Summer Camp For Children with Level 1 Autism Spectrum Disorder
Autism Adventure Camp (Camp Au’venture for short) is a recreation-based summer program designed for 8 - 12 year olds with level 1 autism spectrum disorder (ASD). The camp offers a unique approach to building self-care, social connections and social skills for children with and without autism.
Our distinctive methodology provides opportunities for campers to learn directly from each other. Throughout the camp, each camper with autism will engage with peers in a way that fosters practicing appropriate social interactions. This will enable each camper to make numerous friends and feel more comfortable reaching out to others with the safety and support of a peer. Please see our section titled Frequently Asked Questions for more information.
Applications for the 2023 Camp will open in January 2023
Dates, Cost, & Registration
The 2023 camp program will run two 3-week sessions from June 13-July 27. Sessions take place three days a week every Tuesday through Thursday from 9 am to 3:30 pm.
June 13-29, 2023
9 am-3:30 pm
July 11-27, 2023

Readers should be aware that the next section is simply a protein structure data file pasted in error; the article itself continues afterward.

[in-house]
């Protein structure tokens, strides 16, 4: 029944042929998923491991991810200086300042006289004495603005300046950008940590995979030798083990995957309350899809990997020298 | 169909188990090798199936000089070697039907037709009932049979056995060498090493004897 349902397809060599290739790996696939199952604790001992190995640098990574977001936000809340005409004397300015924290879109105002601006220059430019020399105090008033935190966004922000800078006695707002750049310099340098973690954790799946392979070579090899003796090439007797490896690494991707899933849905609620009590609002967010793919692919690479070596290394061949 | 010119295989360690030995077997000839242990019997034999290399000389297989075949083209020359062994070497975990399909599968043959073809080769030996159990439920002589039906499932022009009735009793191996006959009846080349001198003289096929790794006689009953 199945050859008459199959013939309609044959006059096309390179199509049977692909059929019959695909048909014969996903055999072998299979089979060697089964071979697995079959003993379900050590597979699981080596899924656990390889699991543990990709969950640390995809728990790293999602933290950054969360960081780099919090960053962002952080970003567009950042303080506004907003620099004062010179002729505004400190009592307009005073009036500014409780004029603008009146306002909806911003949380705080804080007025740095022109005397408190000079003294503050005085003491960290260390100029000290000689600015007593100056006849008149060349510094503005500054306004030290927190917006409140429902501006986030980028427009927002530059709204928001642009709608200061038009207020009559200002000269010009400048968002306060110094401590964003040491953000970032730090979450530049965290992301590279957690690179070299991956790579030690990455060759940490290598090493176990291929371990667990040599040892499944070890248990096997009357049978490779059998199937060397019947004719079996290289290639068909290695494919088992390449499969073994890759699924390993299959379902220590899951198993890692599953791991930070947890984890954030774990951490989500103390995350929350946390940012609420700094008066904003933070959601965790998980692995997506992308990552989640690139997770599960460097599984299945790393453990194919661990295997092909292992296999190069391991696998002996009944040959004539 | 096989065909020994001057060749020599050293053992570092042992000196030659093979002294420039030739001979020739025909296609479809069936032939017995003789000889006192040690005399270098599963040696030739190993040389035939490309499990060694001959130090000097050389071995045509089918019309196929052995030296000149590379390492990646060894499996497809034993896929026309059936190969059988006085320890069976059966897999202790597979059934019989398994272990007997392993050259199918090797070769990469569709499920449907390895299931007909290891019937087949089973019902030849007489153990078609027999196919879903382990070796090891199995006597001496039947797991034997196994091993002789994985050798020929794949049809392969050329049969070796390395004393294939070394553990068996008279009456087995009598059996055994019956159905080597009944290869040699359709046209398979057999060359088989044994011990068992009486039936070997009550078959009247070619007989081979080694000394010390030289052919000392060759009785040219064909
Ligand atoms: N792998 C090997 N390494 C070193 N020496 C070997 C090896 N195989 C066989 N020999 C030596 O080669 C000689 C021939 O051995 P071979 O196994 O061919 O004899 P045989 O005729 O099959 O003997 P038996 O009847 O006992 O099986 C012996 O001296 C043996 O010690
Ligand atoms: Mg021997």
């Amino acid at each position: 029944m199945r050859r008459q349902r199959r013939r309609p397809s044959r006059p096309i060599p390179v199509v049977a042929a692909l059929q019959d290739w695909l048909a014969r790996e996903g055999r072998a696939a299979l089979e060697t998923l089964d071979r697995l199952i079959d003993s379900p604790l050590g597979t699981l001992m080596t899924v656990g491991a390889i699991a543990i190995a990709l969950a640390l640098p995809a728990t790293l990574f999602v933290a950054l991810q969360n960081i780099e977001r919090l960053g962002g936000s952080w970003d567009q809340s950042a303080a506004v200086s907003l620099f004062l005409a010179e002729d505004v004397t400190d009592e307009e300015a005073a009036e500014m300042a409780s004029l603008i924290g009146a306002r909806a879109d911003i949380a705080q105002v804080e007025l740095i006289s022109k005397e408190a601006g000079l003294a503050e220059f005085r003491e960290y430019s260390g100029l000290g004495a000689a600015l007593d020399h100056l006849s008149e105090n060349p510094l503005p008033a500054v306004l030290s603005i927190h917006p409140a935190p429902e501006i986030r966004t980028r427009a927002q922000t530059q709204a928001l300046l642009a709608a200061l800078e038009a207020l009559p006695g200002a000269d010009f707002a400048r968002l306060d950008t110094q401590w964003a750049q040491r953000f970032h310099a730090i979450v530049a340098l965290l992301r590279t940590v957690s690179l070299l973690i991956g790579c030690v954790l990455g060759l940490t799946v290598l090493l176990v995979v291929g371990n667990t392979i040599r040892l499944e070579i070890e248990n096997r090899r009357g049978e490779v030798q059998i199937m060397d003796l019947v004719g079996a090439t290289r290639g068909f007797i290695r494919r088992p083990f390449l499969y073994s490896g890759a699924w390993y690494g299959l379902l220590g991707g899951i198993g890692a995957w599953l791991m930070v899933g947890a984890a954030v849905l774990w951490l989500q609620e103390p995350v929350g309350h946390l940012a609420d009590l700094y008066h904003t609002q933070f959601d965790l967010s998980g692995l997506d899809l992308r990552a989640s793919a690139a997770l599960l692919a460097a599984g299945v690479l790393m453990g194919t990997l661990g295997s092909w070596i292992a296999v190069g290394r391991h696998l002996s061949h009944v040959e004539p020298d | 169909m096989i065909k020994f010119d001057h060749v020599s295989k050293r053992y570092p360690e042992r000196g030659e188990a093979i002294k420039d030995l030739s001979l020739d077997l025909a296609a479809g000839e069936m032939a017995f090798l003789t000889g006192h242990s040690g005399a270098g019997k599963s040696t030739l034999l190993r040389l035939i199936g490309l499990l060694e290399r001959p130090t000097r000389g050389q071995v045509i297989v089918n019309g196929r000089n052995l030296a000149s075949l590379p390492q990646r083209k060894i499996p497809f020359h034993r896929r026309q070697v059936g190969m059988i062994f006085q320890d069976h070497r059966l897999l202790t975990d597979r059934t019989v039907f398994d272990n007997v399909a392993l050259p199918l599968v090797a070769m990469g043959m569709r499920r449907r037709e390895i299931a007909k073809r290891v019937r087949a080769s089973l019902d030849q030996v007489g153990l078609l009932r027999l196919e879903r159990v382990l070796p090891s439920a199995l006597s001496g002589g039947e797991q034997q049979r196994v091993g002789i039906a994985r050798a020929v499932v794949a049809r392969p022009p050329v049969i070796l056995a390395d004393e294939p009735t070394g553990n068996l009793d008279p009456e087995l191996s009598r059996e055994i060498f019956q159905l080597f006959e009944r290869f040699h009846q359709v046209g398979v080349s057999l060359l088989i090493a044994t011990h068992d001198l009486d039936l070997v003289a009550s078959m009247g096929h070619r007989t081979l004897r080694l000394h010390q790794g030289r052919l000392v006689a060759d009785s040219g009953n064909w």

9 am-3:30 pm
The Autism Adventure Camp is based at the Huntsman Mental Health Institute (HMHI). Each day will start on the HMHI ROPES Challenge Course behind the building. The camp also features several field trips, including, but not limited to: Snowbird, Thanksgiving Point, and Cherry Hill.
HMHI ROPES Challenge Course
501 Chipeta Way
SLC, UT, 84108
(on the east side of the building)
Frequently Asked Questions
The Autism Adventure Camp is based at the Huntsman Mental Health Institute (formerly University Neuropsychiatric Institute). This camp is all about creating friendships and having fun engaging in diverse recreation and leisure!
Our camp is designed to help children with a diagnosis of level 1 autism spectrum disorder learn and practice social skills in a safe and fun environment. Our camp follows a peer modeling structure which means that each child or adolescent has the opportunity to interact with neurotypical developing peers each week. We try to create activities in which the peers work together in hopes that social knowledge, social skills, inclusion and acceptance are learned and practiced.